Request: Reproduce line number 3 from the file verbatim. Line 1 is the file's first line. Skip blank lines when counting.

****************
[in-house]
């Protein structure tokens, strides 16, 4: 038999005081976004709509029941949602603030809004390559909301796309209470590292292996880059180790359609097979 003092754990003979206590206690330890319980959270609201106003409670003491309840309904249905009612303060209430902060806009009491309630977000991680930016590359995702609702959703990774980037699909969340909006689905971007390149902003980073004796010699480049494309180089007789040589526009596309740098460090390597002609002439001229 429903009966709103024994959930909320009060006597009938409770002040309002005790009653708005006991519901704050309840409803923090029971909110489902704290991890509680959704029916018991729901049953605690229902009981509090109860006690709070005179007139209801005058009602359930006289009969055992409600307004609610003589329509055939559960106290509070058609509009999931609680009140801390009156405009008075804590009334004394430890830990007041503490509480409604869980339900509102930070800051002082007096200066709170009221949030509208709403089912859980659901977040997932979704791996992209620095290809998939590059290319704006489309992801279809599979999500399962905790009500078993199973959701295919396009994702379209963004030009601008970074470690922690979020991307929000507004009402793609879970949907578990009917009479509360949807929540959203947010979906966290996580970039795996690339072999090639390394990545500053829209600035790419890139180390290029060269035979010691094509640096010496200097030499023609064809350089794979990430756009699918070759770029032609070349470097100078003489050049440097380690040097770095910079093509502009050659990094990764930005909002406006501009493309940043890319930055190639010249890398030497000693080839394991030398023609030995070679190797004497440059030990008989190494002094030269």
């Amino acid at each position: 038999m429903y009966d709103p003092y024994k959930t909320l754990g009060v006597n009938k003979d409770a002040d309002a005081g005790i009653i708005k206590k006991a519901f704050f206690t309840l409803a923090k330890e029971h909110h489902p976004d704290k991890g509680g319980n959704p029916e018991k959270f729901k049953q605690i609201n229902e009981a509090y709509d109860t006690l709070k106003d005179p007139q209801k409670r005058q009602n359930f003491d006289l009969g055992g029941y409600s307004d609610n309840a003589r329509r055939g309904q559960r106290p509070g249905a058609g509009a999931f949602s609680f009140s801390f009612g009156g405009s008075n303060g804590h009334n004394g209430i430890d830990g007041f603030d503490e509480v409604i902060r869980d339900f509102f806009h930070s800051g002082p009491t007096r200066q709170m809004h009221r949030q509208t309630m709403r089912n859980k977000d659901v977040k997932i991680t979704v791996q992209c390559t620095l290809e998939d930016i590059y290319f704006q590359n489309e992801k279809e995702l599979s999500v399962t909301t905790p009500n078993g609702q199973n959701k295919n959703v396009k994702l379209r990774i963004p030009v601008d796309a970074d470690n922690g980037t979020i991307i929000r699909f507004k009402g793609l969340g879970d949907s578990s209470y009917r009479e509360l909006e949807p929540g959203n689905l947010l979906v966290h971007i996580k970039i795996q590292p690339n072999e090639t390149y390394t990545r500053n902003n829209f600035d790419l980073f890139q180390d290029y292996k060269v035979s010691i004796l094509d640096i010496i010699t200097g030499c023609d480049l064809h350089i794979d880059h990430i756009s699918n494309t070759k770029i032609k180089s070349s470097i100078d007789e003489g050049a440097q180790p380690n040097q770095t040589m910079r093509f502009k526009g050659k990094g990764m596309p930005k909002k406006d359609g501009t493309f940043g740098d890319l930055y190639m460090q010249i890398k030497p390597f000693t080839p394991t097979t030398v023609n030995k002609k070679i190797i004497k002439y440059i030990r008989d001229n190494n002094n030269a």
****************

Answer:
């Amino acid at each position: 038999m429903y009966d709103p003092y024994k959930t909320l754990g009060v006597n009938k003979d409770a002040d309002a005081g005790i009653i708005k206590k006991a519901f704050f206690t309840l409803a923090k330890e029971h909110h489902p976004d704290k991890g509680g319980n959704p029916e018991k959270f729901k049953q605690i609201n229902e009981a509090y709509d109860t006690l709070k106003d005179p007139q209801k409670r005058q009602n359930f003491d006289l009969g055992g029941y409600s307004d609610n309840a003589r329509r055939g309904q559960r106290p509070g249905a058609g509009a999931f949602s609680f009140s801390f009612g009156g405009s008075n303060g804590h009334n004394g209430i430890d830990g007041f603030d503490e509480v409604i902060r869980d339900f509102f806009h930070s800051g002082p009491t007096r200066q709170m809004h009221r949030q509208t309630m709403r089912n859980k977000d659901v977040k997932i991680t979704v791996q992209c390559t620095l290809e998939d930016i590059y290319f704006q590359n489309e992801k279809e995702l599979s999500v399962t909301t905790p009500n078993g609702q199973n959701k295919n959703v396009k994702l379209r990774i963004p030009v601008d796309a970074d470690n922690g980037t979020i991307i929000r699909f507004k009402g793609l969340g879970d949907s578990s209470y009917r009479e509360l909006e949807p929540g959203n689905l947010l979906v966290h971007i996580k970039i795996q590292p690339n072999e090639t390149y390394t990545r500053n902003n829209f600035d790419l980073f890139q180390d290029y292996k060269v035979s010691i004796l094509d640096i010496i010699t200097g030499c023609d480049l064809h350089i794979d880059h990430i756009s699918n494309t070759k770029i032609k180089s070349s470097i100078d007789e003489g050049a440097q180790p380690n040097q770095t040589m910079r093509f502009k526009g050659k990094g990764m596309p930005k909002k406006d359609g501009t493309f940043g740098d890319l930055y190639m460090q010249i890398k030497p390597f000693t080839p394991t097979t030398v023609n030995k002609k070679i190797i004497k002439y440059i030990r008989d001229n190494n002094n030269a």